But in practical terms, in the Web as implemented, a resource is simply “that which is named by a URI.” That’s all the system knows about. Any further assumptions about what a Resource can or can’t be, from the Web software’s point of view, are simply vacuous, because they have no observable effect. More damning, such assertions are non-scientific, because there is no falsifiable hypothesis that can be constructed to test them.
Doctor, It Hurts When I Do This · So don’t do it. Trying to make assertions about what resources must be or not be, in the context of the architecture of today’s Web, is a dead-end street. Others may be willing to invest time in arguing propositions whose truth or falsehood has no observable effect, and which are not subject to scientific verification, but I’m not.
Ambiguity is Bad · Having said all that, clearly people have a notion about what a URI identifies: a picture of a sunset, or an XML namespace, or a service for booking airline tickets.
Everyone agrees that when you get confused about what’s being identified, this is a bad thing and makes the Web less useful. As TimBL has said repeatedly: a resource can’t be both a person and a picture of a person.
Unfortunately, such ambiguity is not a condition that Web software can detect. So this problem clearly has to be dealt with at the social level; it’s a problem of policy or of management, not of technology. The Web Architecture document should both (as it does) note the problem, and point out that it’s in the social/policy domain.
“Information Resources” · In recent days, there has been much ballyhoo about this notion. The idea is that “everybody knows” that some resources are just HTML or graphic files on a server somewhere, and others are just names, for example XML Namespace Names or an RDF #-URI identifying a toaster. So there is an attempt to sort the universe of resources into two buckets: those that actually supply and consume information, and those that don’t.
To some extent this might be useful, but let’s not pretend it has
anything to do with Web software.
Given any URI, Web software will, on request, try to dereference it.
If it gets a representation, it will do whatever seems most appropriate with
If the dereference fails, it fails, and the state of the system is
(generally: but see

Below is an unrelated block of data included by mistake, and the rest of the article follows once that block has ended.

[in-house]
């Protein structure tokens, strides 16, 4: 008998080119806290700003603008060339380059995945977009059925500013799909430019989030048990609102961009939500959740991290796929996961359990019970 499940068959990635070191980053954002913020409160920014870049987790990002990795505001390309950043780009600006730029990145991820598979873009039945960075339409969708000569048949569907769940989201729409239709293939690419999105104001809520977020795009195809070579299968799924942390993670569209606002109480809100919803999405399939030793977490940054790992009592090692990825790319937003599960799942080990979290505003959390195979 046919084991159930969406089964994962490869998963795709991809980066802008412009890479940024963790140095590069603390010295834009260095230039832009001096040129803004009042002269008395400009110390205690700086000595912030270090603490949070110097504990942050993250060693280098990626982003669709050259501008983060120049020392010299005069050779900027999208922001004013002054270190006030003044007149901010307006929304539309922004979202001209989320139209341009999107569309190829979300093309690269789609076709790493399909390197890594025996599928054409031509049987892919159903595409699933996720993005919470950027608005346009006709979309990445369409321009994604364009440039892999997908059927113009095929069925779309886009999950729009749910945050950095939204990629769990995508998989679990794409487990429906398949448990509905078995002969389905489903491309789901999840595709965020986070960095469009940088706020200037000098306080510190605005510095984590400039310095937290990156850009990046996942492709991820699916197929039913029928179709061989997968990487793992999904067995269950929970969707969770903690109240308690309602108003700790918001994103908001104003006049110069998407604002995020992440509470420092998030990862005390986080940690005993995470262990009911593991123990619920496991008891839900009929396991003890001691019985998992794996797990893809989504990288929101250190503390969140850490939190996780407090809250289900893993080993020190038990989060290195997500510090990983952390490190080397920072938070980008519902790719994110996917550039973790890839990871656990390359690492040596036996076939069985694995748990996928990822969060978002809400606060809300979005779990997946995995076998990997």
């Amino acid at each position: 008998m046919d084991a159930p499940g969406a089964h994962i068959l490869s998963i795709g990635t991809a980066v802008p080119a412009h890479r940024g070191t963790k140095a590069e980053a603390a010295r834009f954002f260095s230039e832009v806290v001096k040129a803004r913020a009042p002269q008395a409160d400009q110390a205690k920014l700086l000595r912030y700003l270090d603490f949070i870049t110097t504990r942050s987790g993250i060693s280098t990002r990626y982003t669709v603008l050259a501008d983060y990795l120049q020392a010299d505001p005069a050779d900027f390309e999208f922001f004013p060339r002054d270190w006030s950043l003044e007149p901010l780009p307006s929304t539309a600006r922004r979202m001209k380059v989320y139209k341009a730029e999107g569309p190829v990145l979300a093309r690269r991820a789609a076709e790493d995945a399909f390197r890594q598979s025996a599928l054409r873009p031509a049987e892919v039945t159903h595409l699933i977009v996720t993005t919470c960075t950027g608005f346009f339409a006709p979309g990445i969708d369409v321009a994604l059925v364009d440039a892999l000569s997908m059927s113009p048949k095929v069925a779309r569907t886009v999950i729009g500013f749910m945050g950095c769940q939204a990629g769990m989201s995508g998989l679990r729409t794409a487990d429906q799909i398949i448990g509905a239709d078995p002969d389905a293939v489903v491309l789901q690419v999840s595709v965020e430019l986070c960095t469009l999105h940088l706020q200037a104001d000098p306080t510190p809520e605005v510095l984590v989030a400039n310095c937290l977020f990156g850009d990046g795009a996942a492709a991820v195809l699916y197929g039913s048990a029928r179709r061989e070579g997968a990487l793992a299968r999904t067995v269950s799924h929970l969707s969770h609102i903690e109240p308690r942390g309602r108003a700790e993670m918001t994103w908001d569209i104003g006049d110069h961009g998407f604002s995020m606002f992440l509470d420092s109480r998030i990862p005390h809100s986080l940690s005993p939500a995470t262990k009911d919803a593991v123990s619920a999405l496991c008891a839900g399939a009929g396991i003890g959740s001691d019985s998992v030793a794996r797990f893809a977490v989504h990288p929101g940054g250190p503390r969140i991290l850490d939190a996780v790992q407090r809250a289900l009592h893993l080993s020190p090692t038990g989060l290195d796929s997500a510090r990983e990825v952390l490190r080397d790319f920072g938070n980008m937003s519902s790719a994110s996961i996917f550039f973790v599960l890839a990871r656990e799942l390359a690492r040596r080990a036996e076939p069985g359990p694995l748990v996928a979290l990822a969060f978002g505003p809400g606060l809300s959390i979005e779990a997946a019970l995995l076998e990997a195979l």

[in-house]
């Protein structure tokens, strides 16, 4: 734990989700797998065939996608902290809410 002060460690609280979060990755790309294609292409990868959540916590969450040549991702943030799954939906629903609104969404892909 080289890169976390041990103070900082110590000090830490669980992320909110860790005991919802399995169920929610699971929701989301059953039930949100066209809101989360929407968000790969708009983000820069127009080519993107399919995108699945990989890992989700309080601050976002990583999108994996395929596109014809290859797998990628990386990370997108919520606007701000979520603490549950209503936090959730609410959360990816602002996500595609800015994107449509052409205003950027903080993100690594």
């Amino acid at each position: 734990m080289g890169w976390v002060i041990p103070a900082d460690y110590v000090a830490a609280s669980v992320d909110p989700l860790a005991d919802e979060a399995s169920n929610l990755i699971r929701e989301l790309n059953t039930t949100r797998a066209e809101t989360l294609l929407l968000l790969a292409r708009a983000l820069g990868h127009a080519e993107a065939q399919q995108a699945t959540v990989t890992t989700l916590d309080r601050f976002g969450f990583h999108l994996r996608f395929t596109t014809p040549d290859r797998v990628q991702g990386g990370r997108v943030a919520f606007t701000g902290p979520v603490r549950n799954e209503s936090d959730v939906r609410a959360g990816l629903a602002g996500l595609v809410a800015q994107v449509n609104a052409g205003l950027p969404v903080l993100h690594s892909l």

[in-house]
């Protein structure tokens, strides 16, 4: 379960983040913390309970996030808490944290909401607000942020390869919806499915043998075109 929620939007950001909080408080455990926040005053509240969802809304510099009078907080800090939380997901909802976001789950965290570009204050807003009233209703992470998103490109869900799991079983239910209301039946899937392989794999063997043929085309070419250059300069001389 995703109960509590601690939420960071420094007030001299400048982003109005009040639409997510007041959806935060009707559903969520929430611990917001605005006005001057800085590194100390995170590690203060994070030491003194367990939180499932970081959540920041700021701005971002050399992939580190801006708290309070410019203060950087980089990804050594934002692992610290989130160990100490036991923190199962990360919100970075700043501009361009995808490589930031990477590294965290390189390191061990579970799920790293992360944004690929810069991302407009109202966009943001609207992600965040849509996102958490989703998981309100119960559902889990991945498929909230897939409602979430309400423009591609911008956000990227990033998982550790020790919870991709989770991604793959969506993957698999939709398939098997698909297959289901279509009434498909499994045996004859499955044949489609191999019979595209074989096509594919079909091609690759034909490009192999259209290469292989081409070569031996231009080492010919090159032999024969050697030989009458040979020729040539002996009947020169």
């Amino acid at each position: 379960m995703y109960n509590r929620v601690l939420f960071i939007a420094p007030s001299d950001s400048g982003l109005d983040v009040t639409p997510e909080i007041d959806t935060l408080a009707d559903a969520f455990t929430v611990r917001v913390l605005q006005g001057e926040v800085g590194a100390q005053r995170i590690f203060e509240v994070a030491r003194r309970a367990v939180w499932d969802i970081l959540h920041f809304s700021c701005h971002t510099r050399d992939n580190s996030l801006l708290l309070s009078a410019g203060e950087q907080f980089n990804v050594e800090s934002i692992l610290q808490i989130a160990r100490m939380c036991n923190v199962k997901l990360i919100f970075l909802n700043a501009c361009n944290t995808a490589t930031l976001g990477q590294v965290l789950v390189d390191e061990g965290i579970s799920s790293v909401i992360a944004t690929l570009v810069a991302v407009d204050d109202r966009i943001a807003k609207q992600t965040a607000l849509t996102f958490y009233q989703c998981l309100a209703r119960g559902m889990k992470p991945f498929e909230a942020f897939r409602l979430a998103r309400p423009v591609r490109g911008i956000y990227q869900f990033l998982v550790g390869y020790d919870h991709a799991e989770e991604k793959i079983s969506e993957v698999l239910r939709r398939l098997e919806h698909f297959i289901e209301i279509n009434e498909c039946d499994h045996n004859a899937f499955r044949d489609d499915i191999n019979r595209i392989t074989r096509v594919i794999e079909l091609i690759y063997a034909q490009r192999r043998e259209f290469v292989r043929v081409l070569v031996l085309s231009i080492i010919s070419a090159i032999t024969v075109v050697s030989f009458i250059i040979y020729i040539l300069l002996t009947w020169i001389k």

410 Gone) not changed.
There is no way for the Web software to distinguish between an
“Information Resource” and any other kind.
So let’s please not pretend that this distinction is fundamental to, or even noticeable in, the architecture of today’s Web.
Resource Taxonomies · Despite this skepticism, I’m positive, in fact enthusiastic, about sorting resources into taxonomic buckets and knowing more about them than you can learn by retrieving representations.
I’ve spent a high proportion of my life doing search technology, with a substantial proportion of that Web search. Thus my enthusiasm for the Semantic Web is mostly due to its potential to empower search by giving it more to work with than just the content of representations.
The HTTPRange-14 Fallacy · The Web doesn’t know about information resources. In fact, the Web hardly knows about resources. Any attempt to classify resources by tying them to pieces of Web infrastructure, such as for example the URI scheme, is just inconsistent with the way the Web actually works. So we shouldn’t go there.
What Can We Do? · Soft-Pedal Resources We could just not talk about resources in the Architecture document. That wouldn’t get in the way of any software that I know of. But I suspect that this would impair the document’s usefulness as people paged frantically back and forth trying to figure out what URIs identify. Perhaps there’s a middle ground, where we say that the nature of resources is outside the scope of this document, aside from the fact that they are what is named by URIs.
“Name” vs. “Identify” A huge number of words have been spilled on discussions centering around the multiple usages, both formal and informal, of the word “identify.” It has been contrasted to “denote” and “address” in ways which I find entirely un-illuminating. Note that in the last sentence of the previous paragraph I talked about URIs naming resources. I find it went down nice and smooth and easy, and is at the end of the day possibly even more correct.
Any other ideas? · Let’s hear them. Because at the moment we’re kind of stuck.